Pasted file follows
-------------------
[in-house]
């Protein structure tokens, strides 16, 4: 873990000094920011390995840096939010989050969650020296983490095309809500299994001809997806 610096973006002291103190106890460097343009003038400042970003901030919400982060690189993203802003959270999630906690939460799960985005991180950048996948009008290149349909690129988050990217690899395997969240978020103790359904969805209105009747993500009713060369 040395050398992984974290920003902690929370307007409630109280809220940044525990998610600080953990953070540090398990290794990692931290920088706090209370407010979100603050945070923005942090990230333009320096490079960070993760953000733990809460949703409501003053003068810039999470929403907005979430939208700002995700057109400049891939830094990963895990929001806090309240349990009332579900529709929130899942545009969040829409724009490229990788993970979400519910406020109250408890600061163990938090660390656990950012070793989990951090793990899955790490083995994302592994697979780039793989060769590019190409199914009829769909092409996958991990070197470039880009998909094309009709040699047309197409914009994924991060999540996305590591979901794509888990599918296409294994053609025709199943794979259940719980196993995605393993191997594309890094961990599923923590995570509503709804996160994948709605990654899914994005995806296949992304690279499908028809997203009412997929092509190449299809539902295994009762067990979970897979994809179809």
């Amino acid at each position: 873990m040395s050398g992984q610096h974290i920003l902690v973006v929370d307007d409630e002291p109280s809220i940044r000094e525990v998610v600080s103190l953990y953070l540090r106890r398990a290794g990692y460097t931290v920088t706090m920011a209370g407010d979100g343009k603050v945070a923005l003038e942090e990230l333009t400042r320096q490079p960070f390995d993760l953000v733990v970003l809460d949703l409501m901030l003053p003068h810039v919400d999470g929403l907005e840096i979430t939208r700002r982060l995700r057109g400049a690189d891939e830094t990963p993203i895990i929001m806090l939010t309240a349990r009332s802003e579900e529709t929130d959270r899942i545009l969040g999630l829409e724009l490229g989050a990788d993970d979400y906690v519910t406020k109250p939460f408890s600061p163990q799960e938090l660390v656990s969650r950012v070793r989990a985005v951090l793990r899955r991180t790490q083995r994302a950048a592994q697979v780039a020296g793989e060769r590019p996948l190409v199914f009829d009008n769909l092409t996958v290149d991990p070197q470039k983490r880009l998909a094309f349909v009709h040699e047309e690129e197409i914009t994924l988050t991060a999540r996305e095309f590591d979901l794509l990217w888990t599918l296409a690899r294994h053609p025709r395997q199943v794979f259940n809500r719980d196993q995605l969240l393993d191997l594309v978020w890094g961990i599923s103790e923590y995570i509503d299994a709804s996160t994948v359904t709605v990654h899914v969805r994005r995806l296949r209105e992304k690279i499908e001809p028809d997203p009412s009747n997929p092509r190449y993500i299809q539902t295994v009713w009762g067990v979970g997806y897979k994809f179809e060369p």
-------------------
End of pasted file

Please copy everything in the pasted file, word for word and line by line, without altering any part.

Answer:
[in-house]
């Protein structure tokens, strides 16, 4: 873990000094920011390995840096939010989050969650020296983490095309809500299994001809997806 610096973006002291103190106890460097343009003038400042970003901030919400982060690189993203802003959270999630906690939460799960985005991180950048996948009008290149349909690129988050990217690899395997969240978020103790359904969805209105009747993500009713060369 040395050398992984974290920003902690929370307007409630109280809220940044525990998610600080953990953070540090398990290794990692931290920088706090209370407010979100603050945070923005942090990230333009320096490079960070993760953000733990809460949703409501003053003068810039999470929403907005979430939208700002995700057109400049891939830094990963895990929001806090309240349990009332579900529709929130899942545009969040829409724009490229990788993970979400519910406020109250408890600061163990938090660390656990950012070793989990951090793990899955790490083995994302592994697979780039793989060769590019190409199914009829769909092409996958991990070197470039880009998909094309009709040699047309197409914009994924991060999540996305590591979901794509888990599918296409294994053609025709199943794979259940719980196993995605393993191997594309890094961990599923923590995570509503709804996160994948709605990654899914994005995806296949992304690279499908028809997203009412997929092509190449299809539902295994009762067990979970897979994809179809």
């Amino acid at each position: 873990m040395s050398g992984q610096h974290i920003l902690v973006v929370d307007d409630e002291p109280s809220i940044r000094e525990v998610v600080s103190l953990y953070l540090r106890r398990a290794g990692y460097t931290v920088t706090m920011a209370g407010d979100g343009k603050v945070a923005l003038e942090e990230l333009t400042r320096q490079p960070f390995d993760l953000v733990v970003l809460d949703l409501m901030l003053p003068h810039v919400d999470g929403l907005e840096i979430t939208r700002r982060l995700r057109g400049a690189d891939e830094t990963p993203i895990i929001m806090l939010t309240a349990r009332s802003e579900e529709t929130d959270r899942i545009l969040g999630l829409e724009l490229g989050a990788d993970d979400y906690v519910t406020k109250p939460f408890s600061p163990q799960e938090l660390v656990s969650r950012v070793r989990a985005v951090l793990r899955r991180t790490q083995r994302a950048a592994q697979v780039a020296g793989e060769r590019p996948l190409v199914f009829d009008n769909l092409t996958v290149d991990p070197q470039k983490r880009l998909a094309f349909v009709h040699e047309e690129e197409i914009t994924l988050t991060a999540r996305e095309f590591d979901l794509l990217w888990t599918l296409a690899r294994h053609p025709r395997q199943v794979f259940n809500r719980d196993q995605l969240l393993d191997l594309v978020w890094g961990i599923s103790e923590y995570i509503d299994a709804s996160t994948v359904t709605v990654h899914v969805r994005r995806l296949r209105e992304k690279i499908e001809p028809d997203p009412s009747n997929p092509r190449y993500i299809q539902t295994v009713w009762g067990v979970g997806y897979k994809f179809e060369p």